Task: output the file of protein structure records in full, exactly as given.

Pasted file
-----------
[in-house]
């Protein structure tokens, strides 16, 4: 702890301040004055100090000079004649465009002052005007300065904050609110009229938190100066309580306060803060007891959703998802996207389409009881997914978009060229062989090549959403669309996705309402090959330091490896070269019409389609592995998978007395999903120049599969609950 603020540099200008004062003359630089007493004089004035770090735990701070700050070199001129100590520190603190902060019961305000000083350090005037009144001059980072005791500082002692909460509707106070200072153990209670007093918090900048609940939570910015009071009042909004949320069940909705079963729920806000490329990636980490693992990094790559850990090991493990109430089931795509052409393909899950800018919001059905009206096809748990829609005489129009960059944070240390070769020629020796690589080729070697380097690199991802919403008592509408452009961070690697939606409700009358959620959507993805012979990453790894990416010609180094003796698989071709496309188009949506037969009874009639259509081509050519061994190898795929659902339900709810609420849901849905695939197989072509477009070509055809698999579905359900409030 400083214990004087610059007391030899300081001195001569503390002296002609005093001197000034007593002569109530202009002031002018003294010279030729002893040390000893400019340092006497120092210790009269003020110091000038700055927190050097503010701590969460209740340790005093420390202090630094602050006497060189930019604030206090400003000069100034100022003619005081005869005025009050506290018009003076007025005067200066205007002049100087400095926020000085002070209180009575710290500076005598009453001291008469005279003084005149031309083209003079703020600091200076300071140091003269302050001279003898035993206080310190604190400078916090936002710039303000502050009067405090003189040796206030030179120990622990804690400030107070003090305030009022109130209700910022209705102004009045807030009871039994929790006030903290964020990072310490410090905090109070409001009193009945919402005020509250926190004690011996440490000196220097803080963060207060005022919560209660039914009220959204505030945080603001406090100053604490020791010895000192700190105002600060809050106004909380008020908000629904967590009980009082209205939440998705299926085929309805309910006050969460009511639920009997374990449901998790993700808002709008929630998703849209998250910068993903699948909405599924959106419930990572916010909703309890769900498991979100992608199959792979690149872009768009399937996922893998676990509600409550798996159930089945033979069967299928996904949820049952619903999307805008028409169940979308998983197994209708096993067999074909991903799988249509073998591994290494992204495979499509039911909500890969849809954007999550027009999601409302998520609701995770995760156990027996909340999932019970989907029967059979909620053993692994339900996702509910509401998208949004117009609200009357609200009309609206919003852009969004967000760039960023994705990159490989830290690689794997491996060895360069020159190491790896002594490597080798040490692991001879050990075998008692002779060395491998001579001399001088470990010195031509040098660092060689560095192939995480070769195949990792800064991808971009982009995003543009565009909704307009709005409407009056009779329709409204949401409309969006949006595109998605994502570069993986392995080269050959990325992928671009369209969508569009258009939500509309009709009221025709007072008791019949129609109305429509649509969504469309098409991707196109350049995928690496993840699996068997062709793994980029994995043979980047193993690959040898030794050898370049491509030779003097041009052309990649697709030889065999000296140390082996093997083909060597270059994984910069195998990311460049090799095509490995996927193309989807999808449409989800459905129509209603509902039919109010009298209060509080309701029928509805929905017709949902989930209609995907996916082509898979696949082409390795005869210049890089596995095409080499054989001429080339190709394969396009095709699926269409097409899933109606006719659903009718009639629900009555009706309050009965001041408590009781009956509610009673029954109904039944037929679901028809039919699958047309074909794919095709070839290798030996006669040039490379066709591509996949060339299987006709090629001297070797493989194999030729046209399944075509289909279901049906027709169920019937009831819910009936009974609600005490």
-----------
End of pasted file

[in-house]
């Protein structure tokens, strides 16, 4: 702890301040004055100090000079004649465009002052005007300065904050609110009229938190100066309580306060803060007891959703998802996207389409009881997914978009060229062989090549959403669309996705309402090959330091490896070269019409389609592995998978007395999903120049599969609950 603020540099200008004062003359630089007493004089004035770090735990701070700050070199001129100590520190603190902060019961305000000083350090005037009144001059980072005791500082002692909460509707106070200072153990209670007093918090900048609940939570910015009071009042909004949320069940909705079963729920806000490329990636980490693992990094790559850990090991493990109430089931795509052409393909899950800018919001059905009206096809748990829609005489129009960059944070240390070769020629020796690589080729070697380097690199991802919403008592509408452009961070690697939606409700009358959620959507993805012979990453790894990416010609180094003796698989071709496309188009949506037969009874009639259509081509050519061994190898795929659902339900709810609420849901849905695939197989072509477009070509055809698999579905359900409030 400083214990004087610059007391030899300081001195001569503390002296002609005093001197000034007593002569109530202009002031002018003294010279030729002893040390000893400019340092006497120092210790009269003020110091000038700055927190050097503010701590969460209740340790005093420390202090630094602050006497060189930019604030206090400003000069100034100022003619005081005869005025009050506290018009003076007025005067200066205007002049100087400095926020000085002070209180009575710290500076005598009453001291008469005279003084005149031309083209003079703020600091200076300071140091003269302050001279003898035993206080310190604190400078916090936002710039303000502050009067405090003189040796206030030179120990622990804690400030107070003090305030009022109130209700910022209705102004009045807030009871039994929790006030903290964020990072310490410090905090109070409001009193009945919402005020509250926190004690011996440490000196220097803080963060207060005022919560209660039914009220959204505030945080603001406090100053604490020791010895000192700190105002600060809050106004909380008020908000629904967590009980009082209205939440998705299926085929309805309910006050969460009511639920009997374990449901998790993700808002709008929630998703849209998250910068993903699948909405599924959106419930990572916010909703309890769900498991979100992608199959792979690149872009768009399937996922893998676990509600409550798996159930089945033979069967299928996904949820049952619903999307805008028409169940979308998983197994209708096993067999074909991903799988249509073998591994290494992204495979499509039911909500890969849809954007999550027009999601409302998520609701995770995760156990027996909340999932019970989907029967059979909620053993692994339900996702509910509401998208949004117009609200009357609200009309609206919003852009969004967000760039960023994705990159490989830290690689794997491996060895360069020159190491790896002594490597080798040490692991001879050990075998008692002779060395491998001579001399001088470990010195031509040098660092060689560095192939995480070769195949990792800064991808971009982009995003543009565009909704307009709005409407009056009779329709409204949401409309969006949006595109998605994502570069993986392995080269050959990325992928671009369209969508569009258009939500509309009709009221025709007072008791019949129609109305429509649509969504469309098409991707196109350049995928690496993840699996068997062709793994980029994995043979980047193993690959040898030794050898370049491509030779003097041009052309990649697709030889065999000296140390082996093997083909060597270059994984910069195998990311460049090799095509490995996927193309989807999808449409989800459905129509209603509902039919109010009298209060509080309701029928509805929905017709949902989930209609995907996916082509898979696949082409390795005869210049890089596995095409080499054989001429080339190709394969396009095709699926269409097409899933109606006719659903009718009639629900009555009706309050009965001041408590009781009956509610009673029954109904039944037929679901028809039919699958047309074909794919095709070839290798030996006669040039490379066709591509996949060339299987006709090629001297070797493989194999030729046209399944075509289909279901049906027709169920019937009831819910009936009974609600005490």